Original Resource is Part-Time Audiophile

Audeze LCD-1 Headphones | REVIEW

This is the story of the Audeze LCD-1 and my emotional rejuvenation. As the pandemic pushed me into a bit of a social lull, I turned to the arts. Days began to fly off the calendar like confetti. Before long, I noticed that I was feeling less and less. When I stop feeling the music is when you know I’ve stopped feeling. By nature I’m a people person. I need human interaction to breathe and think. I need to hear human voices, and see the eyes of someone friendly looking back at me. Don’t get me wrong, music is a powerful thing, but it could never supplant my need for intimacy and connection. Still, amidst my pandemic blues, I feared that music was also losing its potency and emotional currency. Words and Photos by Eric Franklin Shook Listening to music is such a large and consistent part of my life, and has always been fuel for my emotional fires. Countless days have been spent in front of my stereo system, reflecting on my life and relationships. In each therapy listening session, I am going through my emotional inventory, and feeling them one by one as a parade of artists seemingly [...]

Original Resource is Part-Time Audiophile

Pitch Don’t Even: The Global Quest for a Lowering of the Standard Tuning Pitch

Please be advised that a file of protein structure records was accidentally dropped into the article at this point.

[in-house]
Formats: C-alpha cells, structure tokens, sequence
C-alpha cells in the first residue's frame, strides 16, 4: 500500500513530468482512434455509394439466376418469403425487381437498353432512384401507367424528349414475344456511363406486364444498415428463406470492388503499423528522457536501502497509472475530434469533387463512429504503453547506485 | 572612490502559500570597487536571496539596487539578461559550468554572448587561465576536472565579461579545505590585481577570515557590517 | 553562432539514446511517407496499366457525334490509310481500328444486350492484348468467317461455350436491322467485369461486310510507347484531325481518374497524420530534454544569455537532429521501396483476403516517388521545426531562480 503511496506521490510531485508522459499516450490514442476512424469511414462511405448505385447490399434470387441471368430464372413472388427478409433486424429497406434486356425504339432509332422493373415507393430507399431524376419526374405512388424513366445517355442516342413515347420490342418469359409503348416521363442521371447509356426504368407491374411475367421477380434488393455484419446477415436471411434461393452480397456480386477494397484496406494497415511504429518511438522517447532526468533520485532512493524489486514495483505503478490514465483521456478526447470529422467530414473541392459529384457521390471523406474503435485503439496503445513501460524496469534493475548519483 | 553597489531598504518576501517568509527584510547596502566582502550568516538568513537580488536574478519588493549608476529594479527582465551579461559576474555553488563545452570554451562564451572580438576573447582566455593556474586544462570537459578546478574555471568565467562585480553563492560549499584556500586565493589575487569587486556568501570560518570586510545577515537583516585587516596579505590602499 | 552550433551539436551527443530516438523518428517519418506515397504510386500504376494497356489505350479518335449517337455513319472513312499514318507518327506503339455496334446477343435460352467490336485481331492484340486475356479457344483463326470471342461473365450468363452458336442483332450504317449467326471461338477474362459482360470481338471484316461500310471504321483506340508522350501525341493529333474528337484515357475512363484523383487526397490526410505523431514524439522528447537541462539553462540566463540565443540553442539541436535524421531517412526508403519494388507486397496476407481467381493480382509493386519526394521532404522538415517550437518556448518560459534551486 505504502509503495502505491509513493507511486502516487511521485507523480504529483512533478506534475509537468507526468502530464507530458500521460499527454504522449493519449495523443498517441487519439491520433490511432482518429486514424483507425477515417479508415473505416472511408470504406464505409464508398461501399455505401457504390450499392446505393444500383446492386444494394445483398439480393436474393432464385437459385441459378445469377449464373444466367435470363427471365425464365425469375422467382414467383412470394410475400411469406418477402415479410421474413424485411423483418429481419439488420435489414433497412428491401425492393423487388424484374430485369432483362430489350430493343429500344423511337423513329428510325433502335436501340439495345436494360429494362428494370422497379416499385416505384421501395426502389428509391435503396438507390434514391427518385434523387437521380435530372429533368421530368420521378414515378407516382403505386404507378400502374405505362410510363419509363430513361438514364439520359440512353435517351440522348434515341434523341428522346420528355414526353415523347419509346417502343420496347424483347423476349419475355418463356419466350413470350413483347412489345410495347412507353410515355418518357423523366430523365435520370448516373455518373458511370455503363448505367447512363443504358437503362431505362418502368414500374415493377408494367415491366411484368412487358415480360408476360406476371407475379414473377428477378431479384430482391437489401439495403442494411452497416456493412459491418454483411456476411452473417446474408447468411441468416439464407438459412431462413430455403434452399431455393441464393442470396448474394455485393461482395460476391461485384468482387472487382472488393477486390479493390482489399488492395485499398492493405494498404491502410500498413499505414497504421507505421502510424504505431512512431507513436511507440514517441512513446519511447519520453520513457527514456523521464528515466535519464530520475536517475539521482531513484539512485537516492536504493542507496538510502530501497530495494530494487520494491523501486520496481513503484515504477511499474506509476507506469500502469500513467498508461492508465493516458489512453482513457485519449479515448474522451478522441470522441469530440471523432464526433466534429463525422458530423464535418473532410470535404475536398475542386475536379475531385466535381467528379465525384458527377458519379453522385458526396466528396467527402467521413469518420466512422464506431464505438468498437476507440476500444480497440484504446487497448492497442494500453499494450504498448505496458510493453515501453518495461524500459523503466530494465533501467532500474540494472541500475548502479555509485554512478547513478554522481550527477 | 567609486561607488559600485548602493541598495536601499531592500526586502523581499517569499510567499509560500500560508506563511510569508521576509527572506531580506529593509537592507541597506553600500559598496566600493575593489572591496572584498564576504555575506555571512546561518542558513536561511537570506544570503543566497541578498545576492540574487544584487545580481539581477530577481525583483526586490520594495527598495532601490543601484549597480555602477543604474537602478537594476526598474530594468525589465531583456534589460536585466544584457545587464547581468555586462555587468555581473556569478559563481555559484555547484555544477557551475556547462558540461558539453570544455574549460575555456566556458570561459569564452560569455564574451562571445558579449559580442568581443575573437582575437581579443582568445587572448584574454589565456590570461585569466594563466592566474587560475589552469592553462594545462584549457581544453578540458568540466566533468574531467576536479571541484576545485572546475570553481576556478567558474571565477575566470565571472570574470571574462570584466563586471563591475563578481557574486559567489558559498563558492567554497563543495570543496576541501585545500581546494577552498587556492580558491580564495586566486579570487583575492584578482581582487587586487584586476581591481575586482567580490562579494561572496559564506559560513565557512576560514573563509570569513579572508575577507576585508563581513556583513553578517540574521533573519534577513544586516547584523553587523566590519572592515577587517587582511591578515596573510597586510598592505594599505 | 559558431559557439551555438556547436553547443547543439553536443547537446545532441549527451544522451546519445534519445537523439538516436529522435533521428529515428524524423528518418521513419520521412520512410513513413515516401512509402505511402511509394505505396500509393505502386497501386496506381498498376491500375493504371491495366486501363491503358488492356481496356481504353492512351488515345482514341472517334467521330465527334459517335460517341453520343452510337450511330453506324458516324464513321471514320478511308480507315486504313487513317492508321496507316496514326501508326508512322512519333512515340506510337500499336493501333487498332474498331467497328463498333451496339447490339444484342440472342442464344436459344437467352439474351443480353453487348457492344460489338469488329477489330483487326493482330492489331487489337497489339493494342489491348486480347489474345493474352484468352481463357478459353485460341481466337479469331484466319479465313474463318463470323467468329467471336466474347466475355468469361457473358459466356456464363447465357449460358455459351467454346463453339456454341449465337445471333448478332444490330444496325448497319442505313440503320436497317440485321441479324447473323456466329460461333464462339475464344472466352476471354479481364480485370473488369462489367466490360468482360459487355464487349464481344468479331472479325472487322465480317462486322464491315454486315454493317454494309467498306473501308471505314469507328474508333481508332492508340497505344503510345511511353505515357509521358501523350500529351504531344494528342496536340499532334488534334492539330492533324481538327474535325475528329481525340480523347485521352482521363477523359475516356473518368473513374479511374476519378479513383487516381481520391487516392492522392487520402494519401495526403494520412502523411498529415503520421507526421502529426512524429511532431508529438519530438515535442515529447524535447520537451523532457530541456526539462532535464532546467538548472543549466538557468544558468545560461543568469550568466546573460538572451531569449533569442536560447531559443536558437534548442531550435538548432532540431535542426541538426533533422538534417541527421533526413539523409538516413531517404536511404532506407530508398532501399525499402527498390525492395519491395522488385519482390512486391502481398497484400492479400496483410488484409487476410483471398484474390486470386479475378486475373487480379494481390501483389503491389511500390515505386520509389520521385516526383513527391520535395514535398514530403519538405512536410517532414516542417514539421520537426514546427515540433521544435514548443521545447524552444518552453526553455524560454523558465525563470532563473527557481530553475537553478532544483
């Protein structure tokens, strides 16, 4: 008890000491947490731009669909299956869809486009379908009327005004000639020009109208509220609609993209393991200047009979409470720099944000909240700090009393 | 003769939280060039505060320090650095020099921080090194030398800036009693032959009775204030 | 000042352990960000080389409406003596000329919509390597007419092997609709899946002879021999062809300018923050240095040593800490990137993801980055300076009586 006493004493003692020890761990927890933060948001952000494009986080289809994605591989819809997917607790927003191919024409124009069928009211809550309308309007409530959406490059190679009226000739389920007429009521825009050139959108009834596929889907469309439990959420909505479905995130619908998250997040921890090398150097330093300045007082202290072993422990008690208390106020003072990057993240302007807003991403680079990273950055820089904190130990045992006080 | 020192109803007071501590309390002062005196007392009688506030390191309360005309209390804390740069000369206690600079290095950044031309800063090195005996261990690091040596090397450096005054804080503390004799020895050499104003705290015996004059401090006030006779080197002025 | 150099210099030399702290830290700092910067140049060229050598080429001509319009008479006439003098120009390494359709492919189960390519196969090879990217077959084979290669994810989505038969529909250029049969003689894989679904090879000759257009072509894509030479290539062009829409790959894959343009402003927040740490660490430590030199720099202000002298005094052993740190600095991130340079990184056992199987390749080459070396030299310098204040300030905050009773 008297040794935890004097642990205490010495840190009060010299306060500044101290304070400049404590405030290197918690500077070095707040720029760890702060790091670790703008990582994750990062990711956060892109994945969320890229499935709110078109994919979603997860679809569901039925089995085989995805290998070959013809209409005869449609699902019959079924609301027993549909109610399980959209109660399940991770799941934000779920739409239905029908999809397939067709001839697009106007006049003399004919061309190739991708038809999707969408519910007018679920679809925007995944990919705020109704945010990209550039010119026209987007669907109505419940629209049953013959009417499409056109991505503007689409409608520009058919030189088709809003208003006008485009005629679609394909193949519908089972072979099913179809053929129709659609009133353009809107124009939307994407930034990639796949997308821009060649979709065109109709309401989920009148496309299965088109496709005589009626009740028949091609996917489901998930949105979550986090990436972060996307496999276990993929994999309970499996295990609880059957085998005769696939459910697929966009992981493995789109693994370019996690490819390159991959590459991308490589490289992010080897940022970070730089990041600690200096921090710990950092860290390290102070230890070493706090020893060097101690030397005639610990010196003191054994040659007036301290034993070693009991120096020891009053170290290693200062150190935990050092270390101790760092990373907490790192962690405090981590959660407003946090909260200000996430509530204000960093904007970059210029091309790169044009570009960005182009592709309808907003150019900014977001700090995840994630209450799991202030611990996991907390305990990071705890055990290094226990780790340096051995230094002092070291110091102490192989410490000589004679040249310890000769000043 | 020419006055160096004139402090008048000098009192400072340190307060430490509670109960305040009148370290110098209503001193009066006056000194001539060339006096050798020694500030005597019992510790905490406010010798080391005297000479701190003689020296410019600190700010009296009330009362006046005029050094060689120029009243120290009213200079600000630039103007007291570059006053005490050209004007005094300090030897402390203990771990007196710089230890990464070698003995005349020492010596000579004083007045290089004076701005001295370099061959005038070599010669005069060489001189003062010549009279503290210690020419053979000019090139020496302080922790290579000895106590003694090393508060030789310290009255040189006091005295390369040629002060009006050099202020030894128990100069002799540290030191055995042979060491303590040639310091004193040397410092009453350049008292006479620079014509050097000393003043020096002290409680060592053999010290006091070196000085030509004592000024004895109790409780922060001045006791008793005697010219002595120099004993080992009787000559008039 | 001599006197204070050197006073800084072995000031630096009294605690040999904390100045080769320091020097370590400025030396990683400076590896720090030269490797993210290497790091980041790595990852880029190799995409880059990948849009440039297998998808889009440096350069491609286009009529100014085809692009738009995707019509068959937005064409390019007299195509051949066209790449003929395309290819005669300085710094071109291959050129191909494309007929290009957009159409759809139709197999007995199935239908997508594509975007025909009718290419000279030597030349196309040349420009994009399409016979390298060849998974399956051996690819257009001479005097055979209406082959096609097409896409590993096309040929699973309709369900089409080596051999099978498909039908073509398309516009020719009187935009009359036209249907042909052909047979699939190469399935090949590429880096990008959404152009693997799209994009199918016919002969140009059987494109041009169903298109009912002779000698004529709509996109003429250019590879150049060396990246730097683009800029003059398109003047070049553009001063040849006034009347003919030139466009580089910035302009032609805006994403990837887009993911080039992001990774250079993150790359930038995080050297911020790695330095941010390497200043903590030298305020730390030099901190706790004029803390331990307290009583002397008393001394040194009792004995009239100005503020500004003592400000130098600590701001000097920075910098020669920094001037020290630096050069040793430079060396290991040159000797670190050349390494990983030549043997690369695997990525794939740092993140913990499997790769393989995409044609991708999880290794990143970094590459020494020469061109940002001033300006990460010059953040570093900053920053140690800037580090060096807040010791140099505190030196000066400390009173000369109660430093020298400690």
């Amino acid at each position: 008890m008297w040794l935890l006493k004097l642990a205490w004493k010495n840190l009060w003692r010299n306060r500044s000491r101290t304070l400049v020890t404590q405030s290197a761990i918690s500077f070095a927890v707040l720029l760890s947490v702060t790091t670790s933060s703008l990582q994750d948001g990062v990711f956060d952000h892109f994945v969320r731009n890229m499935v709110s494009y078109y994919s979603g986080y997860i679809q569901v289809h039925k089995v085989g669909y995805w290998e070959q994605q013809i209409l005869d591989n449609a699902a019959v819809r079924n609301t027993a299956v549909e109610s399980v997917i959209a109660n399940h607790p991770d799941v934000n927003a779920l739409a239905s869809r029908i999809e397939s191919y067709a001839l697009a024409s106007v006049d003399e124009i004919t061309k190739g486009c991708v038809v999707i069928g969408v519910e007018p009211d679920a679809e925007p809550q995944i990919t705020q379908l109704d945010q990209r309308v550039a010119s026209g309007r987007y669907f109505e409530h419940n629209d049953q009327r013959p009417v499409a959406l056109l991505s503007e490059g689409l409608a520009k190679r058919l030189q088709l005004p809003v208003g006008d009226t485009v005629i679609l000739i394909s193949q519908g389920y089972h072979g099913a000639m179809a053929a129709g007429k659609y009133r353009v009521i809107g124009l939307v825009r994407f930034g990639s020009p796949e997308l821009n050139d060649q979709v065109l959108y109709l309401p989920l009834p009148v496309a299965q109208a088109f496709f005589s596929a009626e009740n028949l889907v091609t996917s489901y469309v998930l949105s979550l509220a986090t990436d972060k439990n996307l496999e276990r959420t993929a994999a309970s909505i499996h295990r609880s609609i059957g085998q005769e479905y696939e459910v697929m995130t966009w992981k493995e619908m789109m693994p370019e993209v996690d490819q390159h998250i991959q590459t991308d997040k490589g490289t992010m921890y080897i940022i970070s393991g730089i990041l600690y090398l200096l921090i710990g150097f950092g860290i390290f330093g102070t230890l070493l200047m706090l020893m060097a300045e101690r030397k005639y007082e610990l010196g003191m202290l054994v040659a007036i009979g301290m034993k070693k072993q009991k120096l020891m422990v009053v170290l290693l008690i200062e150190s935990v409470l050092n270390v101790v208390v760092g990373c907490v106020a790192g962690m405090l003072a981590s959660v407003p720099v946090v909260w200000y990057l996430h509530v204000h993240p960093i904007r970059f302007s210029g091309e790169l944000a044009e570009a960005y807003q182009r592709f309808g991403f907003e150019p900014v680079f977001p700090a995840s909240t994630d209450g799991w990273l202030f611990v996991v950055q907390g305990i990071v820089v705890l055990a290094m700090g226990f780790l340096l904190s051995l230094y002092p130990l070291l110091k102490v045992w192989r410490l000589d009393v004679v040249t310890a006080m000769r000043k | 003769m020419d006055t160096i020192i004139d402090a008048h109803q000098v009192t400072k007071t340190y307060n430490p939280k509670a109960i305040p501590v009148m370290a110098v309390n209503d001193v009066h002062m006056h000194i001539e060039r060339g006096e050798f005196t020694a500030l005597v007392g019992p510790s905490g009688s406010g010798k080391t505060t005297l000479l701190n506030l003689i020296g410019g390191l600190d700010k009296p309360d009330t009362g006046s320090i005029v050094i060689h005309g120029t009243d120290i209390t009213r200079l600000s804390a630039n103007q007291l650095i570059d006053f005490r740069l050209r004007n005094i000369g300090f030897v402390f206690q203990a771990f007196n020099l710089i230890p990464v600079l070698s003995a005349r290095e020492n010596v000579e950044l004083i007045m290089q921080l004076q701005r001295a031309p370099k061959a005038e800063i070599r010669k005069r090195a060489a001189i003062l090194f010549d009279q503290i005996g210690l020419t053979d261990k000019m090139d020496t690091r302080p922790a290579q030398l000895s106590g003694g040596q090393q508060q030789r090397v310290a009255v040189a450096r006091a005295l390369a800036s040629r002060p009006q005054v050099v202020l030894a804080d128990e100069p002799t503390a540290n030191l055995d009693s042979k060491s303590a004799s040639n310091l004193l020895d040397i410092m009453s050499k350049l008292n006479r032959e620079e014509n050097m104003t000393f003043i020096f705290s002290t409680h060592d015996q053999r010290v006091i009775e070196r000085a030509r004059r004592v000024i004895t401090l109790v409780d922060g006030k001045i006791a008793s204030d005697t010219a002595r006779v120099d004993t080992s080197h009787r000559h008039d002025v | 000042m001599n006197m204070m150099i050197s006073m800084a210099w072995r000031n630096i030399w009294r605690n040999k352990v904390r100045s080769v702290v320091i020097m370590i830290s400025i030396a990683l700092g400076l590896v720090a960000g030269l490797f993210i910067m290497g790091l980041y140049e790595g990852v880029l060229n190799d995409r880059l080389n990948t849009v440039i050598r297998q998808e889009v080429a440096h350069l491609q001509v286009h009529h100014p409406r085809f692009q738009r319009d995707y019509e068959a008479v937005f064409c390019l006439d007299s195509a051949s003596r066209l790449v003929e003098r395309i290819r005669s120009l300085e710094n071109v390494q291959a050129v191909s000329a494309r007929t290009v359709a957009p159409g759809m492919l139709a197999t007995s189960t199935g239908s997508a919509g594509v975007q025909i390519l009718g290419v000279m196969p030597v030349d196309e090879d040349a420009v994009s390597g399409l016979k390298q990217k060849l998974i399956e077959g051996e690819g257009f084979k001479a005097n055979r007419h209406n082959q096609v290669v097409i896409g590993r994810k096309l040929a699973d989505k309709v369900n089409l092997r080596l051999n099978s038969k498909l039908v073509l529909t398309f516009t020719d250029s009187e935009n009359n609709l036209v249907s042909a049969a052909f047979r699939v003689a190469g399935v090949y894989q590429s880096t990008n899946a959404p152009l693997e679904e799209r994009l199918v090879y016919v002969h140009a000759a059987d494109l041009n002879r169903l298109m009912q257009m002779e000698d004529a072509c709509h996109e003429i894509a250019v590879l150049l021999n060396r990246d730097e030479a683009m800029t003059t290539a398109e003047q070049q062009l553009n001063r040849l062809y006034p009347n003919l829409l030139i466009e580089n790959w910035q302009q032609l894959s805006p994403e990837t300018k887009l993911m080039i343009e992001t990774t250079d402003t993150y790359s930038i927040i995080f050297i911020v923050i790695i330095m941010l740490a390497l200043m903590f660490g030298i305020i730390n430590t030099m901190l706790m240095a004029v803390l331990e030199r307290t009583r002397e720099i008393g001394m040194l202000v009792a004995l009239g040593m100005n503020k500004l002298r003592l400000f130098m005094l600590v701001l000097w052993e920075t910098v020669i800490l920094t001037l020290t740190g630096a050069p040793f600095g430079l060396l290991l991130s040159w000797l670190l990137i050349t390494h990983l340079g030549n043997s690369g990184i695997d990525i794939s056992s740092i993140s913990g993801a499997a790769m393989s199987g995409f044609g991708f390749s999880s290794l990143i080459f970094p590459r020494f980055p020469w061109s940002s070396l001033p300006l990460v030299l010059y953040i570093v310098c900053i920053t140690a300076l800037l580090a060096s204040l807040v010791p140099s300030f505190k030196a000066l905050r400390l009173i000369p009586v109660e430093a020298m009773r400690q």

Forgotten Audiophile History This series explores little-known stories of twentieth century audio technology, sound experiences, and radio chicanery. There are some ideas so compelling that you want to drop everything and take up the cause full-time. The fact that it gives you a reason to drop all that job, house, and spouse baggage is an extra bonus. Ideas like this correspond to something akin to the hot-crazy-matrix, where the idea is so distractingly lovely that you may find yourself at a Berlin conference surrounded by neo-Nazis particularly interested in tuning forks. It happens. Words by Nan Pincus In 1989, Pavarotti, Birgit Nilsson, Joan Sutherland, and Plácido Domingo got seduced by one such idea, namely that if the international standard for middle C was lowered from 262 Hz to 256 Hz, (and correspondingly, the tuning for the A above middle C would be lowered from 440 Hz to 432 Hz) classical music would be restored to its place as the pinnacle of art and civilization, and the world would stop decaying like an antebellum tooth. In this case, the hot crazy lady was Helga Zepp-LaRouche, a German woman with no musical pedigree, who got the financial resources and the type of [...]

Original Resource is Part-Time Audiophile

Schiit Audio Magnius Review

The Schiit Audio Magnius is an affordable balanced headphone amplifier and preamplifier offering up to 6.0W RMS per channel. It is priced at $199. Disclaimer: The Schiit Audio Magnius sent to us is a direct purchase from their website. We thank the team at Schiit Audio for shipping it safely and quickly. To read more […]

Original Resource is Headfonics

MAGNIUS, The New Beast from Schiit Audio